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This article in CS

  1. Vol. 38 No. 5, p. 1236-1244
    Received: June 2, 1997

    * Corresponding author(s): antonio_perdomo@cargill.com
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Histochemical, Physiological, and Ultrastructural Changes in the Maize Embryo during Artificial Drying

  1. Antonio Perdomo  and
  2. Joseph S. Burris
  1. C argill Hybrid Seeds, 2600 West Galena Blv. Aurora, IL 60506
    A gronomy Dep., Iowa State Univ., Ames IA, 50011



When drying high moisture(450–500 g H2O kg−1 fw) Zea mays L. seeds, a preconditioning period of drying at low temperatures(PC) may prevent injury due to subsequent high temperature drying. We preconditioned maize seeds under four different environments(35°C / 35% RH, 35°C / 90% RH, 20°C / 35% RH, and 20°C / 90% RH) and determined the level of seed deterioration in terms of reserve stability, enzyme activity, respiration, and ultrastructural changes in the radicle meristem. During PC, respiration rates were significantly higher for the 35°C than the 20°C treatments; however, overall respiration during PC was considerably lower than during germination. After 48 h of PC, amylase activity was present in all of the PC treatments with the highest levels and additional isozymes in the 35°C / 90% RH treatment. This treatment was also the only one in which we found degradation of starch grains in the histochemical analysis. During PC, transmission electron micrographs revealed migration of lipid bodies toward the cell wall and formation of protein bodies within vacuoles. Both of these processes were more likely to appear in those treatments that allowed higher rates of desiccation or in which the seeds were more mature (Harvest 2). Mitochondrial cristae were well differentiated with no evident impairment of their integrity in any of the PC treatments. Better seed quality was obtained when seed were preconditioned at moderate (35°C) temperature and low (35%) relative humidity. We conclude from these results that the positive effects of preconditioning may occur as a balance between metabolic and morphological processes resulting in high temperature desiccation tolerance, while minimizing the negative impact of the catabolic events such as degradation of starch grains and higher respiration rates.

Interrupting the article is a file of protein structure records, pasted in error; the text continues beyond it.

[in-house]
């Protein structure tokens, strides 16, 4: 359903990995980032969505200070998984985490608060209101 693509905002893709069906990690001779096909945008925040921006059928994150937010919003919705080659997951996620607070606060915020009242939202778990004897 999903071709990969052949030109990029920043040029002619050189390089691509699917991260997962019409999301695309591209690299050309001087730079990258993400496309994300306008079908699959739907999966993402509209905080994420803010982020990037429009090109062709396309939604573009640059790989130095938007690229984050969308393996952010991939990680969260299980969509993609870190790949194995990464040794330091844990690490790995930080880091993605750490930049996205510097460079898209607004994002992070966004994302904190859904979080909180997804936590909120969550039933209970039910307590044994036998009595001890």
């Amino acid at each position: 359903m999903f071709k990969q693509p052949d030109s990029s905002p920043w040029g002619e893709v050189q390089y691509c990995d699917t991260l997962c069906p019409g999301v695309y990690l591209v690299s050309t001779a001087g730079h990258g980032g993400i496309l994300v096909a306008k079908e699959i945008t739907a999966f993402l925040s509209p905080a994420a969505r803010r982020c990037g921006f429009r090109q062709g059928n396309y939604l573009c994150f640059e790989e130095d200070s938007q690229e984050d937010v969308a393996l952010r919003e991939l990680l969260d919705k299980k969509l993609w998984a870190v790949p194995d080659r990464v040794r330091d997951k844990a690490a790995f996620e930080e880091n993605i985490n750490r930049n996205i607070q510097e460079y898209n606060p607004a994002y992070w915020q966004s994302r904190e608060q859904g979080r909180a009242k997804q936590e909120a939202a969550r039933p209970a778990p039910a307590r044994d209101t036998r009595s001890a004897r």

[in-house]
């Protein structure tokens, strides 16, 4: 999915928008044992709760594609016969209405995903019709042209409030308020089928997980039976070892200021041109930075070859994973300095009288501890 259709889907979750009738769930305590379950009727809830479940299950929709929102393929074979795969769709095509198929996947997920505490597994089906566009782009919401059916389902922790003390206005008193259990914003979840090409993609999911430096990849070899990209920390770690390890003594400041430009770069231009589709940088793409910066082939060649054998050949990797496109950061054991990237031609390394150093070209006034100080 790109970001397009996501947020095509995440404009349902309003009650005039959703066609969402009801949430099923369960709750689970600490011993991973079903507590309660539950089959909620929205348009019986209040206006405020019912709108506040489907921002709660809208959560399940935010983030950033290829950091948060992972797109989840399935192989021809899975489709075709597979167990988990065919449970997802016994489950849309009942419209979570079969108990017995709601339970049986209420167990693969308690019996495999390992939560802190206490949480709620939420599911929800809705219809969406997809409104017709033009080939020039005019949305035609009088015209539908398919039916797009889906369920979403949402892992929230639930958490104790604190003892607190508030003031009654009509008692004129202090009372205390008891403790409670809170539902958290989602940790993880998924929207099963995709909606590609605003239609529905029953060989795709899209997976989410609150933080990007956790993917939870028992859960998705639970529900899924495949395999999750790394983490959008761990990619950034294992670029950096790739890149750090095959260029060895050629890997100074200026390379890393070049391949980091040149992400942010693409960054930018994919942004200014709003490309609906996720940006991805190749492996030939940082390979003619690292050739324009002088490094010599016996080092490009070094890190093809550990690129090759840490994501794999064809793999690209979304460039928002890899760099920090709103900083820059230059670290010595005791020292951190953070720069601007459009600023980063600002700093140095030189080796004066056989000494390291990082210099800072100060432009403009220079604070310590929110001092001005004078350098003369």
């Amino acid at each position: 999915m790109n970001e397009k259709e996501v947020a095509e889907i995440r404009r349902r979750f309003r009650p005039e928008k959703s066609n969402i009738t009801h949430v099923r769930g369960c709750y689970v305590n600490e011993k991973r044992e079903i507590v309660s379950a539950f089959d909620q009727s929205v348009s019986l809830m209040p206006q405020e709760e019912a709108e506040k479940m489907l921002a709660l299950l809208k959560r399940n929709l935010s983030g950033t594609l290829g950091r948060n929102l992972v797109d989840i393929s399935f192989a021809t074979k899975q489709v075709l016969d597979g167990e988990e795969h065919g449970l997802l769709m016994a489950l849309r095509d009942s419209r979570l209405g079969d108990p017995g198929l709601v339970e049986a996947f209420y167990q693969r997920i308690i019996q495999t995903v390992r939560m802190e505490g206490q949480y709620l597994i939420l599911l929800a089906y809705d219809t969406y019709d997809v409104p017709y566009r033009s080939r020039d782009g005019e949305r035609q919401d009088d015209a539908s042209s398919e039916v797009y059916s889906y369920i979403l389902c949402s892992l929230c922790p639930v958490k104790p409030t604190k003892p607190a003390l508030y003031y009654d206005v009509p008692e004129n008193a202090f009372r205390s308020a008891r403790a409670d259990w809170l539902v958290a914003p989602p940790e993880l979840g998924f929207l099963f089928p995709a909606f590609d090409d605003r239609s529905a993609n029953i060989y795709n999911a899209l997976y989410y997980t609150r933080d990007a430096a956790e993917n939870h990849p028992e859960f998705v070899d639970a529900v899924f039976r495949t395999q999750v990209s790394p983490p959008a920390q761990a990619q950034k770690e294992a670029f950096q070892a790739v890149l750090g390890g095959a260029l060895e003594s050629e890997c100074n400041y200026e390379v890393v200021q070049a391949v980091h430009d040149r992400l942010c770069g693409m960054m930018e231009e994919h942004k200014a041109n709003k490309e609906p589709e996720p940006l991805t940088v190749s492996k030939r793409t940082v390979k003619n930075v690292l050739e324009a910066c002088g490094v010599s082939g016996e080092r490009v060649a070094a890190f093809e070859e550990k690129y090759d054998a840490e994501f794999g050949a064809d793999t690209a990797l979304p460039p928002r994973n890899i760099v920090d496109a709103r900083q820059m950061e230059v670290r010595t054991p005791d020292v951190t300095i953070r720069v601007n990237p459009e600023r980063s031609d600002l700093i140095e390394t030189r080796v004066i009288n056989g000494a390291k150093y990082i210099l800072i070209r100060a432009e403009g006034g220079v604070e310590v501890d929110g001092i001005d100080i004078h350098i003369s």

Journal Paper No. J-16652 of the Iowa Agric. and Home Economics Exp. Stn, Ames, IA 50011. Project No. 3098.

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